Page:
When photography is used to collect data about physical objects, organisms and their environment it is often referred to as photogrammetry. The observation of changing landscapes through satellite imaging or ecosystem response via stationary cameras is a widely used technique. Nonetheless, direct time resolved photography in the context of soil research has so far not been thoroughly explored.

The use of (sometimes modified) scanners for creating time-lapse videos of root growth, composting, insect behaviour, etc. is well established and often generates highly aesthetic imagery. There are many advantages of using scanners instead of cameras: after some waterproofing, scanners can be literally buried in whatever material you would like to observe. They illuminate the object/organisms only for a comparatively short time and record high resolution images. Also, since they have a fixed focus and a stable distance to the object (none), several common sources of error are eliminated.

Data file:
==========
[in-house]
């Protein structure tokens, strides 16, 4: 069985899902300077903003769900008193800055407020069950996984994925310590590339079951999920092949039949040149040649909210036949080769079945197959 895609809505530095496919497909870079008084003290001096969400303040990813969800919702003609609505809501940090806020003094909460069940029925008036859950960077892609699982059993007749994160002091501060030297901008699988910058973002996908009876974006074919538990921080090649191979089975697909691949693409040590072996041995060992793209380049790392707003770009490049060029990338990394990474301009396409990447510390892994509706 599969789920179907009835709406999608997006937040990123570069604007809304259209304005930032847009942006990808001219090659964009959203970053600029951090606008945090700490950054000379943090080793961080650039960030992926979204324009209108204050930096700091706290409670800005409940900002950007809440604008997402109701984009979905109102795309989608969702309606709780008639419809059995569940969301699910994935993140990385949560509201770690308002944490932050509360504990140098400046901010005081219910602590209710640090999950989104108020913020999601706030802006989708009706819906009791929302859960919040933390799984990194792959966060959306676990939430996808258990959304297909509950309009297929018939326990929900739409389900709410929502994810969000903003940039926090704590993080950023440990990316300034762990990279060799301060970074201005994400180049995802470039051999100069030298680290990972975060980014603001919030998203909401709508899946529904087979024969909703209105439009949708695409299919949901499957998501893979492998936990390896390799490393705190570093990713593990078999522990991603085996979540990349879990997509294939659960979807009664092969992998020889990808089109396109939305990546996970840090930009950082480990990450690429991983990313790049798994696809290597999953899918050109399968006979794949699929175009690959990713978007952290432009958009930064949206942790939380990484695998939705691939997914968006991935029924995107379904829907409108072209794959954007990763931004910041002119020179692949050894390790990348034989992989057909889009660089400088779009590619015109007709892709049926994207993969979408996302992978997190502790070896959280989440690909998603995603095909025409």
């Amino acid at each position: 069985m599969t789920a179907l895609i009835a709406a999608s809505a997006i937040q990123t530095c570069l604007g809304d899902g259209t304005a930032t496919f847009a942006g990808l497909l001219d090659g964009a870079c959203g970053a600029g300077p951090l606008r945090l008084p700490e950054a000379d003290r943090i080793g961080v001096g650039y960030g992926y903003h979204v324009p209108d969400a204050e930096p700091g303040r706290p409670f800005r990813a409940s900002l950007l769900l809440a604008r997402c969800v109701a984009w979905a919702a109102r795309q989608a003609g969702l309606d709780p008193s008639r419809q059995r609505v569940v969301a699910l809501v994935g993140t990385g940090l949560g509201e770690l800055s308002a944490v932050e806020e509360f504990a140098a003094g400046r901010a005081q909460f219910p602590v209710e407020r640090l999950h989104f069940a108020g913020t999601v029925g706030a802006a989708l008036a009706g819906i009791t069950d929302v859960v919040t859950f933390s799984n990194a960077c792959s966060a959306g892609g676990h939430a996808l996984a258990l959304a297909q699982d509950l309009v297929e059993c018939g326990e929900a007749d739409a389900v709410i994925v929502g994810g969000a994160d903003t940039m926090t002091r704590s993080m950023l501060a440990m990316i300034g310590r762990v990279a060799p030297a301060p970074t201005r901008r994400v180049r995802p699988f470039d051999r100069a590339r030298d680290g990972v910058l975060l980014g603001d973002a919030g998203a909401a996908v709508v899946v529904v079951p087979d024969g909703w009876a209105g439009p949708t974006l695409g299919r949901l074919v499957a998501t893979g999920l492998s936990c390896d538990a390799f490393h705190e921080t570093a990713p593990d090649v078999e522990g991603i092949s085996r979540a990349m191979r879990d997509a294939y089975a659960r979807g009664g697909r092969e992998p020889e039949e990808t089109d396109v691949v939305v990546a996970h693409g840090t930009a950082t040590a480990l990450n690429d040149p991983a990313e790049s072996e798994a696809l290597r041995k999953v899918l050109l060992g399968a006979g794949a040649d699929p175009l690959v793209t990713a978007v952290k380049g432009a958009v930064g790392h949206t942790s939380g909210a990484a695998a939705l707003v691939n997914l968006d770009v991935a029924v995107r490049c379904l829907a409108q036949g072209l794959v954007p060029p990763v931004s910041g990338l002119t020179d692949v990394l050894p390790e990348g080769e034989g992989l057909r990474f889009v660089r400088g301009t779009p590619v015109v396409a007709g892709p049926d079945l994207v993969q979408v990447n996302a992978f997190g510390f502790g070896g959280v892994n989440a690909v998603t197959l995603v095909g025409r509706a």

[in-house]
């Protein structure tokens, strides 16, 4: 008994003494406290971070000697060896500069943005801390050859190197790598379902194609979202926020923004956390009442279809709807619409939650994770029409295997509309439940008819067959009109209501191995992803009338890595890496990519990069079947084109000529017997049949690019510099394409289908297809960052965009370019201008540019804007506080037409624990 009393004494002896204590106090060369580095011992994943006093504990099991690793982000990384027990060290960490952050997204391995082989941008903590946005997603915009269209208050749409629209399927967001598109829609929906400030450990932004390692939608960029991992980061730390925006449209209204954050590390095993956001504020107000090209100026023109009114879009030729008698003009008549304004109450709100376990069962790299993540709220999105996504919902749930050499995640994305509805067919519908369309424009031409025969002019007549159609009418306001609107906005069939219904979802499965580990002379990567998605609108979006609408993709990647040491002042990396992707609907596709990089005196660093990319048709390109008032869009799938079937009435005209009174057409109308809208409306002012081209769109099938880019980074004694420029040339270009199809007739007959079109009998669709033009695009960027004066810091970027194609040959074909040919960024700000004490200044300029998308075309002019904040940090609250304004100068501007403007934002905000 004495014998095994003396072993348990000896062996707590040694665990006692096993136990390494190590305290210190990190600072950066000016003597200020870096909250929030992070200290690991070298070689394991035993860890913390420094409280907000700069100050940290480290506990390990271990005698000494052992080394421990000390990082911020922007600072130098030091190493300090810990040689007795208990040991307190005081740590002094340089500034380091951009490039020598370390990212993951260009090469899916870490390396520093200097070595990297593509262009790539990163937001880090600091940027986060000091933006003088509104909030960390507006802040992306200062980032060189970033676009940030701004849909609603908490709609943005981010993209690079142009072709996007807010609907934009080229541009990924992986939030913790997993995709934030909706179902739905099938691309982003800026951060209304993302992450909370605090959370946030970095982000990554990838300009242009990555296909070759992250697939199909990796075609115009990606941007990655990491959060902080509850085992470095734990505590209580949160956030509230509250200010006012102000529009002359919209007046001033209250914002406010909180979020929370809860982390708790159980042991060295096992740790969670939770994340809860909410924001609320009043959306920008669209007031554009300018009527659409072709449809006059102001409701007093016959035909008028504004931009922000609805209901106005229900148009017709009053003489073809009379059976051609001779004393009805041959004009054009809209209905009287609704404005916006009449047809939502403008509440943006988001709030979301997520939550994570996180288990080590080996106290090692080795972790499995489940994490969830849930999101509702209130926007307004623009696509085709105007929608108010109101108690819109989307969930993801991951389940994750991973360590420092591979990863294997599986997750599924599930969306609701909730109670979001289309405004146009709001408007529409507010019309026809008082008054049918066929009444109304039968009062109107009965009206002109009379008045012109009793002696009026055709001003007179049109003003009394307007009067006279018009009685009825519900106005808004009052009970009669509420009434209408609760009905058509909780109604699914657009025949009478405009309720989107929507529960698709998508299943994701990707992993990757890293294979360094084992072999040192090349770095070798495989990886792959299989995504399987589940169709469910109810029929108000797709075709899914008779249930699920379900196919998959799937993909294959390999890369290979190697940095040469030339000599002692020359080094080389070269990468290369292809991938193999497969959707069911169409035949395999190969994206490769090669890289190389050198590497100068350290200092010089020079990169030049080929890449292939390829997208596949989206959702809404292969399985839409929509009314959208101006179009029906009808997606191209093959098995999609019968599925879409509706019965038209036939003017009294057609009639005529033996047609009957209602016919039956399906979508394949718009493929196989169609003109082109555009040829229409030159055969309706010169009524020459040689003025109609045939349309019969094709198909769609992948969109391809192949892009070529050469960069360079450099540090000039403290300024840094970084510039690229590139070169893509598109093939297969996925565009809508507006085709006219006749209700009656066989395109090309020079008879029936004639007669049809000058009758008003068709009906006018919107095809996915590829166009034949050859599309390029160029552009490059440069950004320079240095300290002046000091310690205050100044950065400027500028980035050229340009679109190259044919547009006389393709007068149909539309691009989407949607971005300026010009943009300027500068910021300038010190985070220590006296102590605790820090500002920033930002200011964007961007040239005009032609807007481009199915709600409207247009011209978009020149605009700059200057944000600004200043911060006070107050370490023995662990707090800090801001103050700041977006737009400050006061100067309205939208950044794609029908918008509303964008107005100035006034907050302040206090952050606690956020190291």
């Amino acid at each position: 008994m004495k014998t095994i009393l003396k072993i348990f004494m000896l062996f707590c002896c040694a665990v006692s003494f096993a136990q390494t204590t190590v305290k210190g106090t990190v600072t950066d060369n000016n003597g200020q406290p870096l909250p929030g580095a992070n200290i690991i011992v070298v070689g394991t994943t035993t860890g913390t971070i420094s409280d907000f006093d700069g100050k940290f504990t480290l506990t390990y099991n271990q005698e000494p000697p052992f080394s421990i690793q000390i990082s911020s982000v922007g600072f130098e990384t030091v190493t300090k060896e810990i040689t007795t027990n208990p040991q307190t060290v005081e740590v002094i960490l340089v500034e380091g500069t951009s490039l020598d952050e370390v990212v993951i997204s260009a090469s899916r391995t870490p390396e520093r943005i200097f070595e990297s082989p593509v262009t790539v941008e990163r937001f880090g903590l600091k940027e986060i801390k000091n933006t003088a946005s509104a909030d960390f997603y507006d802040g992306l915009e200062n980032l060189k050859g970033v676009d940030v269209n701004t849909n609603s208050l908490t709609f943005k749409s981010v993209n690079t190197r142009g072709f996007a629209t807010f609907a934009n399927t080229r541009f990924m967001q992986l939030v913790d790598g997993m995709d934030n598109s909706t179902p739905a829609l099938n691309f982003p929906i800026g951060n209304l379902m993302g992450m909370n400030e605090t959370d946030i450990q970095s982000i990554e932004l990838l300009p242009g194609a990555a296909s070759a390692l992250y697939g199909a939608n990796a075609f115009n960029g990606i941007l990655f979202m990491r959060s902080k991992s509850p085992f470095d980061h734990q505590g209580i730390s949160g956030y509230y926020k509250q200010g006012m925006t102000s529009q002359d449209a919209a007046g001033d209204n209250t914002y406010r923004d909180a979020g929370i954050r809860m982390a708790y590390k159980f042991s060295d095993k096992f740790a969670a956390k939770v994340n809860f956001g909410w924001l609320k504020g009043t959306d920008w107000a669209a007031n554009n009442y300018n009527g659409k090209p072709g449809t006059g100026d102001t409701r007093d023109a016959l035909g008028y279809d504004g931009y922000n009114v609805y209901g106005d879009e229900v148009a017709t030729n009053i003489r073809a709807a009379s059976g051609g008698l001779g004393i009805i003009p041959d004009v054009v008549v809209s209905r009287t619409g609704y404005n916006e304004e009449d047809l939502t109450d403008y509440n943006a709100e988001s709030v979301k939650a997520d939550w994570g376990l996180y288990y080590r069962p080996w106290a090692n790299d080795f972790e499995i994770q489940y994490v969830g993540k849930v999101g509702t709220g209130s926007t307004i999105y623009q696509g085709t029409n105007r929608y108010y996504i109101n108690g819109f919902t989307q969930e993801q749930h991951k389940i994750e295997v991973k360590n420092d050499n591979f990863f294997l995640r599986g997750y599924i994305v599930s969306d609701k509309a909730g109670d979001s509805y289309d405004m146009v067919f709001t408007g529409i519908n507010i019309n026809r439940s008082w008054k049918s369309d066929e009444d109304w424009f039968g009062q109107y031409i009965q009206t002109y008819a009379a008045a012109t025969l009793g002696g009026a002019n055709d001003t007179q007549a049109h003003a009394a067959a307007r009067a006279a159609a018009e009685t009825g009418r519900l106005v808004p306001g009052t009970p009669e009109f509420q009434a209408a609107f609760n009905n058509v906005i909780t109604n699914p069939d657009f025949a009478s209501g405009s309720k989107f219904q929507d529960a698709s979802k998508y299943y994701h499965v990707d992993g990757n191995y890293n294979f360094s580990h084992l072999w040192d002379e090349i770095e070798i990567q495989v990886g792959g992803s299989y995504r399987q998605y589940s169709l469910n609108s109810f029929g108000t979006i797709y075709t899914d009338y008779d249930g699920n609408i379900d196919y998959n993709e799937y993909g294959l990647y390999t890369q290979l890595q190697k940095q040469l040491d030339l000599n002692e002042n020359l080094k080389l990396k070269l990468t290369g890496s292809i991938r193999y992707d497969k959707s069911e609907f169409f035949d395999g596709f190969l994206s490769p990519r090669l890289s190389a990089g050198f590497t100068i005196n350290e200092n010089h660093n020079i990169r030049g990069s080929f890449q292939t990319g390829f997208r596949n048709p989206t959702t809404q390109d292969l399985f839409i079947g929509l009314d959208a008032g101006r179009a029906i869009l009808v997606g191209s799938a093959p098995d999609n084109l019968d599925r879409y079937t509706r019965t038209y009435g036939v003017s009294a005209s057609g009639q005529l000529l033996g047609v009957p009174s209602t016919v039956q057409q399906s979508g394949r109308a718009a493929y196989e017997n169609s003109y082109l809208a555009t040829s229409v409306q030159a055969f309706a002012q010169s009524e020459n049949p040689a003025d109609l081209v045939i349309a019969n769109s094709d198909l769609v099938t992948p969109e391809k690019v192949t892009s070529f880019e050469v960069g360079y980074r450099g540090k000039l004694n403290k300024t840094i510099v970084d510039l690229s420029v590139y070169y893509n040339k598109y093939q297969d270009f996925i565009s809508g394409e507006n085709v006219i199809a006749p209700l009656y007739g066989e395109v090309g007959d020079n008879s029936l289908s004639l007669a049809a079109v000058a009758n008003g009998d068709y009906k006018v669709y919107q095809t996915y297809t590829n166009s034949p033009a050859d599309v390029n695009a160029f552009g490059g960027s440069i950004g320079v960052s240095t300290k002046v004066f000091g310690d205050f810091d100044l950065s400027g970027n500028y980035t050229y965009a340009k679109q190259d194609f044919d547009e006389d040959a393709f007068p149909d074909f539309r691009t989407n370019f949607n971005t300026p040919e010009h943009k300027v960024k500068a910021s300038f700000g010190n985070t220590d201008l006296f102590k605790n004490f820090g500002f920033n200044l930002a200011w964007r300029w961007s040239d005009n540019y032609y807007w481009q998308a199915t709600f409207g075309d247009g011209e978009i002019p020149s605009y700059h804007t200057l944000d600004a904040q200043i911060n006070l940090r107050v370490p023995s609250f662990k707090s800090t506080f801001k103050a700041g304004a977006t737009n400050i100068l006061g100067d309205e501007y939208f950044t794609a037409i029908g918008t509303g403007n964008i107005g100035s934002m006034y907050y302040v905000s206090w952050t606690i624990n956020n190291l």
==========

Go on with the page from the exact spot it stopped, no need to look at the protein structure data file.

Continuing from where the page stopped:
During PIFcamp Julian Chollet will experiment with time-resolved DIY-Photogrammetry to investigate soil structure and humus accumulation as part of the ongoing HUMUS sapiens – open soil research program. The techniques as well as the results will be documented and shared with the community to promote open-source approaches for soil analysis and regeneration. HUMUS sapiens represents a compilation of soil explorations emerging from the networks of mikroBIOMIK, Hackteria, and Gasthaus – with the ambition to bring DIY (do-it-yourself) and DIWO (do-it-with-others) approaches as well as an open-source-based “hacker spirit” into soil ecology. Participants are invited to reflect on current scientific discourses and critical societal challenges through hands-on tinkering and curiosity-driven research.